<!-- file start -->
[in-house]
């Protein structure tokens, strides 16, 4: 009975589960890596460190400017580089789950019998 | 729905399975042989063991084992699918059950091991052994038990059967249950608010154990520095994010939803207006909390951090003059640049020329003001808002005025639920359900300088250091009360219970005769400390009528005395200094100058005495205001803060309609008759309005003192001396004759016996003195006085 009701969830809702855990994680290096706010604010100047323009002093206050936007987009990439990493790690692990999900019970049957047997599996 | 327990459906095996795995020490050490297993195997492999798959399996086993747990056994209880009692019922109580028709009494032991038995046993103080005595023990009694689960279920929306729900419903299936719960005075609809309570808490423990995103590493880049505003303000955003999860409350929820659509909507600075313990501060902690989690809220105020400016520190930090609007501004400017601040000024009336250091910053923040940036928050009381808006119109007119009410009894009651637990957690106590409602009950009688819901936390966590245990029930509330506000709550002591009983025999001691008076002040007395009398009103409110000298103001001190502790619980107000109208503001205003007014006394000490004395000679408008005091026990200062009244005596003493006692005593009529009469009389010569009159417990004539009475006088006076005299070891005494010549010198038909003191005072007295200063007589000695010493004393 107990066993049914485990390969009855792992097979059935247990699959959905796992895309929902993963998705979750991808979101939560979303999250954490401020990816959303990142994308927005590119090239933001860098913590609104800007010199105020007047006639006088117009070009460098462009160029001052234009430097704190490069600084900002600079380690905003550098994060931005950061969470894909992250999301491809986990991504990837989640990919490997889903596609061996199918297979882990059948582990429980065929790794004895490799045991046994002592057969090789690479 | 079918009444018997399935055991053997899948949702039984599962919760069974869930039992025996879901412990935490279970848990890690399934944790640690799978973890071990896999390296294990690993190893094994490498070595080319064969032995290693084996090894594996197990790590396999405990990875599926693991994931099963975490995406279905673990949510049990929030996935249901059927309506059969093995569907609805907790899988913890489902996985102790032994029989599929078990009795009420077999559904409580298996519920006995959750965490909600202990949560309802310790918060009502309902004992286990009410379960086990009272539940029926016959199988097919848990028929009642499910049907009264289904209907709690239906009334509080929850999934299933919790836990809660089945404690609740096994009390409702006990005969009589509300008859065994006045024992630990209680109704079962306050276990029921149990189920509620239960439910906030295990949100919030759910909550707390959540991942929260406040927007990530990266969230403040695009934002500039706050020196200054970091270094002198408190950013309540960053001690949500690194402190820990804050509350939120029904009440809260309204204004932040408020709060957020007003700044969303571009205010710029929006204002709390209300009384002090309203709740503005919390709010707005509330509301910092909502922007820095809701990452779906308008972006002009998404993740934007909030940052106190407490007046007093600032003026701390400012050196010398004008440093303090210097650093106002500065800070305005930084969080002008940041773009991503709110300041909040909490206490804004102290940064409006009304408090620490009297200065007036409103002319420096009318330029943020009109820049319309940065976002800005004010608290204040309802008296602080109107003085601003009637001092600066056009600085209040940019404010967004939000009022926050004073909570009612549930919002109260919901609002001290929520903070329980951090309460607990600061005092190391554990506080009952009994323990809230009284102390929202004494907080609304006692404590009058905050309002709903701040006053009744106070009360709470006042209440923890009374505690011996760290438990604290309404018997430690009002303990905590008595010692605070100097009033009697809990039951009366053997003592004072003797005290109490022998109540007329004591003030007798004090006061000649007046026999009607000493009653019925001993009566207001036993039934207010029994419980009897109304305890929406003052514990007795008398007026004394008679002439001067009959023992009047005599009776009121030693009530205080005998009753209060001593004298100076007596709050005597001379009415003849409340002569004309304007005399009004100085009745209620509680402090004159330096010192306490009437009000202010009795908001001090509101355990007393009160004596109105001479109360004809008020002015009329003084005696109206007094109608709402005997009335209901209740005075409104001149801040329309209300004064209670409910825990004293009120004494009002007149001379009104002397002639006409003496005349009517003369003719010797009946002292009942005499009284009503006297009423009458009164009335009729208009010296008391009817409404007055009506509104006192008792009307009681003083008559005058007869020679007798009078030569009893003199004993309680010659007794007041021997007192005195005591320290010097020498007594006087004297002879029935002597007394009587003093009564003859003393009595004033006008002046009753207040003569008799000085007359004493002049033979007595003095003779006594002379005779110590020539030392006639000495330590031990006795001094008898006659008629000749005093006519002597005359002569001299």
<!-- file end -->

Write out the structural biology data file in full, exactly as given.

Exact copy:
[in-house]
């Protein structure tokens, strides 16, 4: 009975589960890596460190400017580089789950019998 | 729905399975042989063991084992699918059950091991052994038990059967249950608010154990520095994010939803207006909390951090003059640049020329003001808002005025639920359900300088250091009360219970005769400390009528005395200094100058005495205001803060309609008759309005003192001396004759016996003195006085 009701969830809702855990994680290096706010604010100047323009002093206050936007987009990439990493790690692990999900019970049957047997599996 | 327990459906095996795995020490050490297993195997492999798959399996086993747990056994209880009692019922109580028709009494032991038995046993103080005595023990009694689960279920929306729900419903299936719960005075609809309570808490423990995103590493880049505003303000955003999860409350929820659509909507600075313990501060902690989690809220105020400016520190930090609007501004400017601040000024009336250091910053923040940036928050009381808006119109007119009410009894009651637990957690106590409602009950009688819901936390966590245990029930509330506000709550002591009983025999001691008076002040007395009398009103409110000298103001001190502790619980107000109208503001205003007014006394000490004395000679408008005091026990200062009244005596003493006692005593009529009469009389010569009159417990004539009475006088006076005299070891005494010549010198038909003191005072007295200063007589000695010493004393 107990066993049914485990390969009855792992097979059935247990699959959905796992895309929902993963998705979750991808979101939560979303999250954490401020990816959303990142994308927005590119090239933001860098913590609104800007010199105020007047006639006088117009070009460098462009160029001052234009430097704190490069600084900002600079380690905003550098994060931005950061969470894909992250999301491809986990991504990837989640990919490997889903596609061996199918297979882990059948582990429980065929790794004895490799045991046994002592057969090789690479 | 079918009444018997399935055991053997899948949702039984599962919760069974869930039992025996879901412990935490279970848990890690399934944790640690799978973890071990896999390296294990690993190893094994490498070595080319064969032995290693084996090894594996197990790590396999405990990875599926693991994931099963975490995406279905673990949510049990929030996935249901059927309506059969093995569907609805907790899988913890489902996985102790032994029989599929078990009795009420077999559904409580298996519920006995959750965490909600202990949560309802310790918060009502309902004992286990009410379960086990009272539940029926016959199988097919848990028929009642499910049907009264289904209907709690239906009334509080929850999934299933919790836990809660089945404690609740096994009390409702006990005969009589509300008859065994006045024992630990209680109704079962306050276990029921149990189920509620239960439910906030295990949100919030759910909550707390959540991942929260406040927007990530990266969230403040695009934002500039706050020196200054970091270094002198408190950013309540960053001690949500690194402190820990804050509350939120029904009440809260309204204004932040408020709060957020007003700044969303571009205010710029929006204002709390209300009384002090309203709740503005919390709010707005509330509301910092909502922007820095809701990452779906308008972006002009998404993740934007909030940052106190407490007046007093600032003026701390400012050196010398004008440093303090210097650093106002500065800070305005930084969080002008940041773009991503709110300041909040909490206490804004102290940064409006009304408090620490009297200065007036409103002319420096009318330029943020009109820049319309940065976002800005004010608290204040309802008296602080109107003085601003009637001092600066056009600085209040940019404010967004939000009022926050004073909570009612549930919002109260919901609002001290929520903070329980951090309460607990600061005092190391554990506080009952009994323990809230009284102390929202004494907080609304006692404590009058905050309002709903701040006053009744106070009360709470006042209440923890009374505690011996760290438990604290309404018997430690009002303990905590008595010692605070100097009033009697809990039951009366053997003592004072003797005290109490022998109540007329004591003030007798004090006061000649007046026999009607000493009653019925001993009566207001036993039934207010029994419980009897109304305890929406003052514990007795008398007026004394008679002439001067009959023992009047005599009776009121030693009530205080005998009753209060001593004298100076007596709050005597001379009415003849409340002569004309304007005399009004100085009745209620509680402090004159330096010192306490009437009000202010009795908001001090509101355990007393009160004596109105001479109360004809008020002015009329003084005696109206007094109608709402005997009335209901209740005075409104001149801040329309209300004064209670409910825990004293009120004494009002007149001379009104002397002639006409003496005349009517003369003719010797009946002292009942005499009284009503006297009423009458009164009335009729208009010296008391009817409404007055009506509104006192008792009307009681003083008559005058007869020679007798009078030569009893003199004993309680010659007794007041021997007192005195005591320290010097020498007594006087004297002879029935002597007394009587003093009564003859003393009595004033006008002046009753207040003569008799000085007359004493002049033979007595003095003779006594002379005779110590020539030392006639000495330590031990006795001094008898006659008629000749005093006519002597005359002569001299």